Mark Krikorian, National Review, May 23, 2020
Last month’s Presidential Proclamation temporarily suspending a tiny sliver of permanent immigration in response to Great Depression 2.0 also called for a review of the alphabet soup of foreign-worker programs. The relevant cabinet departments were instructed to offer recommendations “to stimulate the United States economy and ensure the prioritization, hiring, and employment of United States workers.”
Those recommendations were to be delivered to the White House this week and a follow-up proclamation is expected soon.
My staff put together a list of 20 steps the president should take immediately to limit work visas and work permits, plus several regulatory changes that require going through the notice-and-comment process.
Despite this, I don’t have high expectations for the Presidential Proclamation on guestworkers. Media fairy tales notwithstanding, Steven Miller doesn’t single-handedly determine administration immigration policy. In fact, with regard to foreign-worker programs, White House policy seems mainly to be formulated by former lobbyists and libertarians. Former Jeb Bush operative Derek Lyons, another influential figure on immigration in the White House, is reported to have warned the president, when he tweeted that he wanted to temporarily suspend immigration due to the Wuhan coronavirus, “Tim Cook isn’t going to like this.”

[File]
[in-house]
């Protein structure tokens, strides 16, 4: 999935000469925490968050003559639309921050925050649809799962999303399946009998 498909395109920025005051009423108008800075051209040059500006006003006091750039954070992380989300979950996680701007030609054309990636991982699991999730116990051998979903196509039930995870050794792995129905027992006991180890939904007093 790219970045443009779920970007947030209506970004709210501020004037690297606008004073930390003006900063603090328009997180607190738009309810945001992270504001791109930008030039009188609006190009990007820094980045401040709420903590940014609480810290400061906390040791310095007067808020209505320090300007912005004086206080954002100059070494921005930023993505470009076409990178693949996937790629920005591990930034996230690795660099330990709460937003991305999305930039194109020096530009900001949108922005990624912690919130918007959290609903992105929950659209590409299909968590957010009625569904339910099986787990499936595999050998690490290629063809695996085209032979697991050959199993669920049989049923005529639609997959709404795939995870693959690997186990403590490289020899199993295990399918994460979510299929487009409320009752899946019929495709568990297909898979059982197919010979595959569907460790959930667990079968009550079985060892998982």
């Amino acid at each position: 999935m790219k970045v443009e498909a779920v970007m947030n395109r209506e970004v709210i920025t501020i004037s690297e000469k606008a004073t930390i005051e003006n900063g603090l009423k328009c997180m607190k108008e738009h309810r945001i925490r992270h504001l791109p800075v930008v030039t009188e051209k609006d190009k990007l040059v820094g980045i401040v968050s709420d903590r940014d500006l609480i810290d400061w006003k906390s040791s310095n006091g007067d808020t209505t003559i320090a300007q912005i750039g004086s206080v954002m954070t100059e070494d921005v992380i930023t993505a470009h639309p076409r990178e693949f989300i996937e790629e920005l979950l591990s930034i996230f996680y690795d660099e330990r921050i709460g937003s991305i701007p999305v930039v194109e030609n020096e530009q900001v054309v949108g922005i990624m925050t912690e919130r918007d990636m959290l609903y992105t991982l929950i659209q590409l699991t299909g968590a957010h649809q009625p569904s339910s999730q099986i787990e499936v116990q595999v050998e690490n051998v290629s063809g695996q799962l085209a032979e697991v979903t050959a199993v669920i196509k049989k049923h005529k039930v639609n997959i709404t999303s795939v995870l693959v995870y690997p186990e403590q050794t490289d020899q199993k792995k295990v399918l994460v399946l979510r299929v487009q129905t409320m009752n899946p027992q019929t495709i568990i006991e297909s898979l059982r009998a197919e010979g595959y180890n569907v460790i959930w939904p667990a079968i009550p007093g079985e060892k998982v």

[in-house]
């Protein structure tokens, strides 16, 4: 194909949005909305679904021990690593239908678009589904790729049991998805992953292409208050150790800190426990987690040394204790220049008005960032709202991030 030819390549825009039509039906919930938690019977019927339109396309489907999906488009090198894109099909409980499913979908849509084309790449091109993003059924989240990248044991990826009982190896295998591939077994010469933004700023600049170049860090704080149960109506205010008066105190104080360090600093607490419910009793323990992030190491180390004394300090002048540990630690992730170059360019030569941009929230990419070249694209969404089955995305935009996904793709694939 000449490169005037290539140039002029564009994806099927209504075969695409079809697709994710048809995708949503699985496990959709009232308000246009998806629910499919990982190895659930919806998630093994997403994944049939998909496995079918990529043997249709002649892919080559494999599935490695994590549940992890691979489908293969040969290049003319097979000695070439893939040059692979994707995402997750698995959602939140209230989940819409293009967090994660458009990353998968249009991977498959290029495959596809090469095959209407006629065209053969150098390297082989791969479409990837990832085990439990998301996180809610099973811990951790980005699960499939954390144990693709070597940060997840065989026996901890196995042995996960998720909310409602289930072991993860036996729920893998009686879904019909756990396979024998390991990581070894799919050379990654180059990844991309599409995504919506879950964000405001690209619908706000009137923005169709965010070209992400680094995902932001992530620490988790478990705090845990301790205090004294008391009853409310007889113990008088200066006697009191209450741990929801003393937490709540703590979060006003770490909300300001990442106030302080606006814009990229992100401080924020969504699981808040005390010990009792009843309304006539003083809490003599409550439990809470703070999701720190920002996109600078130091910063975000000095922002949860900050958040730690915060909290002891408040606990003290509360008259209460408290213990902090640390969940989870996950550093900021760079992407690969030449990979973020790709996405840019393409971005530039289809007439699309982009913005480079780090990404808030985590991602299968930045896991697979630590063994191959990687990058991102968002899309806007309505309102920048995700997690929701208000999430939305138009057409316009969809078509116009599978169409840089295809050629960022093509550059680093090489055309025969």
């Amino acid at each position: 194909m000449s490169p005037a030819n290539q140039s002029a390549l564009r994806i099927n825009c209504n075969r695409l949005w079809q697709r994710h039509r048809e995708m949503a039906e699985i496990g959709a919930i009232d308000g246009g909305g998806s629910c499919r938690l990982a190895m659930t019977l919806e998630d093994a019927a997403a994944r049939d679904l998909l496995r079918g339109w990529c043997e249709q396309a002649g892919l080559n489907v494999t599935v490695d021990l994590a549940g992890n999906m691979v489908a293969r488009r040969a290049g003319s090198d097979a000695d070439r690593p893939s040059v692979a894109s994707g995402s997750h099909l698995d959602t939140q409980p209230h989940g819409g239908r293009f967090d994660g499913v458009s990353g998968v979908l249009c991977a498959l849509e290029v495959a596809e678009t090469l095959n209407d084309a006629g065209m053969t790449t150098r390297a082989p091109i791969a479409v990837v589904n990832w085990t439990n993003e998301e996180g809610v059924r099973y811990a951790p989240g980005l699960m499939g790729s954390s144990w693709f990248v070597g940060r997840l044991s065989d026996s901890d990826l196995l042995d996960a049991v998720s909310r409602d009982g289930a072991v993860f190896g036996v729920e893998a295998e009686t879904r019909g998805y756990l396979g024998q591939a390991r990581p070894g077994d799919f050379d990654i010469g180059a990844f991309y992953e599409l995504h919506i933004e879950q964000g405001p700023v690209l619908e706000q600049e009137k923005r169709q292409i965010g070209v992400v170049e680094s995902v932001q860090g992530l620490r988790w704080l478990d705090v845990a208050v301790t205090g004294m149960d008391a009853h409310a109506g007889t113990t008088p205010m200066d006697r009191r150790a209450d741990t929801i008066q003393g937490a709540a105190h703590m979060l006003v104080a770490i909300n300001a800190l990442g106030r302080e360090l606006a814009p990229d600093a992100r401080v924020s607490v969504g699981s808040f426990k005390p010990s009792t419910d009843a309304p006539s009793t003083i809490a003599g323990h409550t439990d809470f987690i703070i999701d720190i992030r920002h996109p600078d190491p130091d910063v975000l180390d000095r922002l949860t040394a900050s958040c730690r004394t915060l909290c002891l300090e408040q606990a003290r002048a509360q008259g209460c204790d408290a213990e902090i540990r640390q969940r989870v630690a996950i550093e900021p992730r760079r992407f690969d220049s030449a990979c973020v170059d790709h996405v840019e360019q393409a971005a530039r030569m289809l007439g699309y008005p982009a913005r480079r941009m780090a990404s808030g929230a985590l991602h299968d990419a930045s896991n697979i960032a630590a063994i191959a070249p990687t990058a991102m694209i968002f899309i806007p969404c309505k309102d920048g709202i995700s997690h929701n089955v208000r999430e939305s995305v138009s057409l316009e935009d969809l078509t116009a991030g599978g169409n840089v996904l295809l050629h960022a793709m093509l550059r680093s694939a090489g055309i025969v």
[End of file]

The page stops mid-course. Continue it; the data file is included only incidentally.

In fact, I fear that the proclamation will be merely cosmetic, protecting the rice bowls of employers who’ve built businesses on the expectation of unfettered access to cheap indentured labor, while including some meaningless incentives to encourage the hiring of some of the tens of millions of Americans thrown out of work (and millions of new graduates entering the job market). I hope to be proven wrong.